But I`m not here to whine about the reasons why  people leave us hanging.  I`ve left people hanging - sometimes intentionally, and others not.  When the shoe is on the other foot, and all I can do is infer to the best of my abilities as to the motives behind their leaving me hanging, I am content.  Need I hear the reasons?  I could go either way.  I both respect a person's commitment to truth, and his/her  reservations.  I have to trust that if he/she didn't tell me, that he/she doesn't care what impression I am left with, or to help me grow and learn (i.e. that I wasn't worth the effort). So I won't [grow and learn from the experience], and I can misguidedly try to, but for my own sanity, I just take the best from it and leave it at that.  Besides, there are no such things as friends that we are meant to have, so I don't cling desperately onto anyone who doesn't want to be here.  There are only the friendships that we keep.  It's simple.

In the high school yearbook of my graduating year, as my farewell I wrote that I'm not afraid of saying good-bye, a sentiment that I stand behind today.  I only fear forgetting...because we lose a part of ourselves.  But letting go lets us appreciate the beauty in every moment. I still remember writing this.  It was my way of saying to some people that we may not have ended on a high note, and we may never get a chance to fix that, but I would (and actually do) remember the best of what's transpired.  I appreciate everything, in spite of everything.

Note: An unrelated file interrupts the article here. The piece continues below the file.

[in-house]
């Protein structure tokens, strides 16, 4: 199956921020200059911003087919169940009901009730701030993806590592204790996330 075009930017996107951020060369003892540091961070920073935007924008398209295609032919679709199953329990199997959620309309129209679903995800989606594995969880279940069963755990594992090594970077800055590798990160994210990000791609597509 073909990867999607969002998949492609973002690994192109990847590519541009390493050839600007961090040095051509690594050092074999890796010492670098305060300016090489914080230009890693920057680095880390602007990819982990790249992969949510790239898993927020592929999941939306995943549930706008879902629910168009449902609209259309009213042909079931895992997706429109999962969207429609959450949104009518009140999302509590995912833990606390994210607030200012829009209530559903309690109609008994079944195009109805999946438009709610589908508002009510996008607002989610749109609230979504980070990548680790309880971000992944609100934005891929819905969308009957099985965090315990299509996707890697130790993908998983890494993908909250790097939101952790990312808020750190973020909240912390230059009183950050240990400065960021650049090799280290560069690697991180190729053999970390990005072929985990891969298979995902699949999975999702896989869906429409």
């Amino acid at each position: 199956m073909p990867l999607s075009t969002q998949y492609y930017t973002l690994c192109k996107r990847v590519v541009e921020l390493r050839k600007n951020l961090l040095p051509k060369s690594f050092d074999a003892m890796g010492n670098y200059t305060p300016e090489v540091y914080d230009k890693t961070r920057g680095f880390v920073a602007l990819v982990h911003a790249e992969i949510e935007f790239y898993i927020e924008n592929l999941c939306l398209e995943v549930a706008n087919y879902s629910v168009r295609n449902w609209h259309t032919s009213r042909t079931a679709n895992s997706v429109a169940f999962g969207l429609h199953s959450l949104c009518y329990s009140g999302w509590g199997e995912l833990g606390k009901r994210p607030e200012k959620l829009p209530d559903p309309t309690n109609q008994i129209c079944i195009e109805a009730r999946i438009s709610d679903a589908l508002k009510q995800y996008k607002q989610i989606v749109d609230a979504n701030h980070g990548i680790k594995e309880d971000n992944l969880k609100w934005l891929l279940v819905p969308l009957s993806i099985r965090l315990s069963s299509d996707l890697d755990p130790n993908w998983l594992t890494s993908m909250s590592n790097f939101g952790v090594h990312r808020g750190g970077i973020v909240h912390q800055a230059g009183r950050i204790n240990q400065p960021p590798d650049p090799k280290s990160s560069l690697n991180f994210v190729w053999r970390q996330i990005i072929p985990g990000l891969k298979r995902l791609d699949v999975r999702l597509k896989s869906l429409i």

I suppose that if she ever cared enough to offer to share with me the reasons, I would be flattered but would ask her not to and tell her that I already understand.  There is nothing more perfect to me than an ending because it endows me with a sense of completion.  It lets me finish a story, and consequently lets me share it.  It can be an intellectual exercise - I can then dissect it: draw up the trees of possibilities and pick out the likeliest candidates, figure out what I should know for the future or decide that it was hopeless from the outset.  What is a "happy" ending, anyway, besides one that is unambiguous?  Need it be anything more than that?  She didn't leave me waiting mid-conversation, or make plans that we never saw to completion.  Nor did the friendship fizzle slowly into non-existence.  No, instead there was a definite end, just one of which I was not explicitly notified.  The continuing friendships have value either in having been "worth the effort", or for the history.  We hopefully learn and grow from the ones that end.  This being said, there is nothing more tragic to me than the exchange of unnecessary and hurtful insincere words.  Disingenuous words are better left unspoken, and I would rather have been left hanging.